From 24/7 Wall St.: The widening gap between the rich and poor is not just an American problem. According to a new study by the Organisation for Economic Co-operation and Development, income inequality in most economically developed countries is the worst it has been in nearly 25 years. 24/7 Wall St. reviewed the OECD's report and identified the 10 countries with the worst income inequality.
"In OECD countries today, the average income of the richest 10% of the population is about nine times that of the poorest 10%," the study reports. And in many of these countries, income inequality is increasing as more and more wealth is concentrated in the hands of the rich.
In some countries the gap is even more pronounced. The income of the bottom 10% of earners has actually declined while the income of the top 10% has increased. In Israel, Turkey and the United States, the average income of the top 10% is 14 to one compared to the bottom 10%. In Mexico and Chile, it is an astounding 27 to one.
In many of the countries with the greatest levels of income inequality, there is also very limited public social expenditure. Seven of the 10 countries on this list spend below the OECD average -- as a percentage of GDP -- on social benefits. For example, the share of unemployed who receive benefits in both Chile and Turkey are less than half the OECD average. Mexico has no unemployment insurance at all.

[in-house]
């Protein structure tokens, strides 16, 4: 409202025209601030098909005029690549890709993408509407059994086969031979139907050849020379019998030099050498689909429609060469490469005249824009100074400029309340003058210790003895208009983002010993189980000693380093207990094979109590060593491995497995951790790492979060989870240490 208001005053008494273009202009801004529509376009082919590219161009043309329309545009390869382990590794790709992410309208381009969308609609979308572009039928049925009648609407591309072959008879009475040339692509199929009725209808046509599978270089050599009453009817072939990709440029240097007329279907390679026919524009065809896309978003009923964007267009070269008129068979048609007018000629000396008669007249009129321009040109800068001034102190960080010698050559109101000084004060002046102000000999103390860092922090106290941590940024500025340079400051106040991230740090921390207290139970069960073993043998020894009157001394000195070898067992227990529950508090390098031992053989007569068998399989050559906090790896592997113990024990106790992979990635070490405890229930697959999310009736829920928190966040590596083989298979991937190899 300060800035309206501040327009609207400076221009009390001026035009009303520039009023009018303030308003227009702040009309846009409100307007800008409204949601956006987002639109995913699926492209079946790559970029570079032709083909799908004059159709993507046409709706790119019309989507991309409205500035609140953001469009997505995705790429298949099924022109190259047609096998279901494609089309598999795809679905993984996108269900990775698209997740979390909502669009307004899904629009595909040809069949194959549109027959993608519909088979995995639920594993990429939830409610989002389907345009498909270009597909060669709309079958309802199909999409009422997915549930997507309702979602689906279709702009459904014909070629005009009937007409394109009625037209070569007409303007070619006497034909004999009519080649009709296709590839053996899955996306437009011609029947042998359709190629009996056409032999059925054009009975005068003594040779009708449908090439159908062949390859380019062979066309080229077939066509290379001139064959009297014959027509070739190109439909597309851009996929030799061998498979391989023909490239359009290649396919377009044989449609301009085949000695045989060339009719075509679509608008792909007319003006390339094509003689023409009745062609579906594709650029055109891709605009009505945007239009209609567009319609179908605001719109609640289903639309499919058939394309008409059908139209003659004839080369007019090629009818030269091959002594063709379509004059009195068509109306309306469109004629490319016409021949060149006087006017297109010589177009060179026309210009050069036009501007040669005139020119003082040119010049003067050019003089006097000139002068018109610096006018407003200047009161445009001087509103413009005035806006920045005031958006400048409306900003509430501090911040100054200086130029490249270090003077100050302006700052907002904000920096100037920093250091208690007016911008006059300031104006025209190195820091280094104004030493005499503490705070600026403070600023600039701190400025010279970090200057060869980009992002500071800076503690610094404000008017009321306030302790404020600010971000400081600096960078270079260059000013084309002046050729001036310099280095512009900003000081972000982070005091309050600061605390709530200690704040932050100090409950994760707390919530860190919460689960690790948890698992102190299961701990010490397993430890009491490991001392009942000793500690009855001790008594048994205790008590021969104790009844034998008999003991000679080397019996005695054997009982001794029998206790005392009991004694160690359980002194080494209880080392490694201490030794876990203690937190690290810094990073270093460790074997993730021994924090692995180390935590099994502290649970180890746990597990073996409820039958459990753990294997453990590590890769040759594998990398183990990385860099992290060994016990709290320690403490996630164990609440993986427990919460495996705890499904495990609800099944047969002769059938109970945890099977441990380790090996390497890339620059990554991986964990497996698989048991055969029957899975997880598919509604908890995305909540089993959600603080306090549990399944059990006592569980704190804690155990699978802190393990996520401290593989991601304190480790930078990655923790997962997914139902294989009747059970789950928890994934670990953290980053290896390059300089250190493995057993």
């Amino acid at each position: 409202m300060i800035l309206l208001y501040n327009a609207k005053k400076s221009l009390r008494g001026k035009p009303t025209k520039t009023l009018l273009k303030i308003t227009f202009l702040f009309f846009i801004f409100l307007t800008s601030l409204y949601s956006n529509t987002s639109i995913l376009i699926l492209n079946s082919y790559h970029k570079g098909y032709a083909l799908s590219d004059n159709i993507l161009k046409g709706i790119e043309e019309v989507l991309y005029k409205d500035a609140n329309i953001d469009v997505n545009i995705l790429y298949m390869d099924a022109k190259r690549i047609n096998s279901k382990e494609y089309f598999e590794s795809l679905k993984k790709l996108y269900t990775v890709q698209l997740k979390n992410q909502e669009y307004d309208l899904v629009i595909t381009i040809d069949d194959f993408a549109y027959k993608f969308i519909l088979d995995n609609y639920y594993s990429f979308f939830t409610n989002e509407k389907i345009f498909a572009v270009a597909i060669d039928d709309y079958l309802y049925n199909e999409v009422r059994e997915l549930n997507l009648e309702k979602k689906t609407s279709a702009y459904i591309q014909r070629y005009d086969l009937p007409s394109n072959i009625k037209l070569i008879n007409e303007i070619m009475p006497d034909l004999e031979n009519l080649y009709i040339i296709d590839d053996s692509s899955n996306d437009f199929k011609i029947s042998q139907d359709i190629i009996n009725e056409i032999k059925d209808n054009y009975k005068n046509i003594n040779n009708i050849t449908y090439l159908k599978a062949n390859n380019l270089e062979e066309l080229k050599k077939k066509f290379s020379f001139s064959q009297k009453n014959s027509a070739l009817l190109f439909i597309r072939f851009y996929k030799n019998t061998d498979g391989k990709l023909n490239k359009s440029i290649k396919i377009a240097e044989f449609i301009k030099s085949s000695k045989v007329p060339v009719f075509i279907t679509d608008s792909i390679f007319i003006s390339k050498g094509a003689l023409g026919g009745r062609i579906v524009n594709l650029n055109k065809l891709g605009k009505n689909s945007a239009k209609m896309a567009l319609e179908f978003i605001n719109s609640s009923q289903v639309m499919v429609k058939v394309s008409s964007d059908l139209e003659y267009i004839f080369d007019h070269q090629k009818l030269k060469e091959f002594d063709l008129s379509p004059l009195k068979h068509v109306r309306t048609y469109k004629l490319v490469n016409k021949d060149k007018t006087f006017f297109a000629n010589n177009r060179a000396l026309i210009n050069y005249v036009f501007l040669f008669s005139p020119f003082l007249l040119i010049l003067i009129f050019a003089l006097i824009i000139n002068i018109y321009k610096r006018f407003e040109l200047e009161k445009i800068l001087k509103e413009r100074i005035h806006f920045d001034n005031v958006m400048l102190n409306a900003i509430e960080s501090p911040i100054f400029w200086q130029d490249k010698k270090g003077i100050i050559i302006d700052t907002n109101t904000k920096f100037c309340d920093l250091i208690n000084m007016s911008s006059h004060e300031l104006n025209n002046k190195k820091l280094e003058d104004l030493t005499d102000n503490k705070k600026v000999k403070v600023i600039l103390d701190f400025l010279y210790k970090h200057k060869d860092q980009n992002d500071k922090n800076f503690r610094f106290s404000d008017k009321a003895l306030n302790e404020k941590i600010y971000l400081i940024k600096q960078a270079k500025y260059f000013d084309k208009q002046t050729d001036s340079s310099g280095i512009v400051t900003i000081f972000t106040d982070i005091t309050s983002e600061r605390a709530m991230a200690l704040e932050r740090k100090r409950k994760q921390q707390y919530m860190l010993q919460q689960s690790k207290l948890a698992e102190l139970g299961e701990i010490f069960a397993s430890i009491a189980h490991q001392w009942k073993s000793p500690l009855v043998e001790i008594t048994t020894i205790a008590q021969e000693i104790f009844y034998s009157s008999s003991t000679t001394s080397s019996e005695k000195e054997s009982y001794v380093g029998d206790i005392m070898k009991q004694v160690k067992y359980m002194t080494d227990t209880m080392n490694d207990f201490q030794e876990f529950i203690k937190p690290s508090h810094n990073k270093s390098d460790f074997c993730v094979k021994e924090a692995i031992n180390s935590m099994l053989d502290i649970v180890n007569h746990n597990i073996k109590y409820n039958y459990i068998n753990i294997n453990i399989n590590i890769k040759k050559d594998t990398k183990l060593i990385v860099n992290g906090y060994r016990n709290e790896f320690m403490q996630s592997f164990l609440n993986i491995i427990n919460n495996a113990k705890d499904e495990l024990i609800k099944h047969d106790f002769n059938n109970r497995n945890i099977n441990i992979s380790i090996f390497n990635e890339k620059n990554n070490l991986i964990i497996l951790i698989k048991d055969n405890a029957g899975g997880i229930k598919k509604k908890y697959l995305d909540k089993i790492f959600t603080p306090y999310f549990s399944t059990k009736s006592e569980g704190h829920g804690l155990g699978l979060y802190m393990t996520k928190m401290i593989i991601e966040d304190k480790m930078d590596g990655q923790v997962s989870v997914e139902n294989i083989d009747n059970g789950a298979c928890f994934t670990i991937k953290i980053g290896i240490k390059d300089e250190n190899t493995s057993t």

The 10 countries on this list are ranked by their levels of income inequality using the Gini coefficient, where zero represents perfectly equal distribution and one represents maximum inequality. Also included are the change in income inequality from the mid-1980s, employment rates and the change in income for the rich and poor. While inequality has worsened in most countries, the situation has improved in some. Even in these countries, however, inequality remains at historically high levels.
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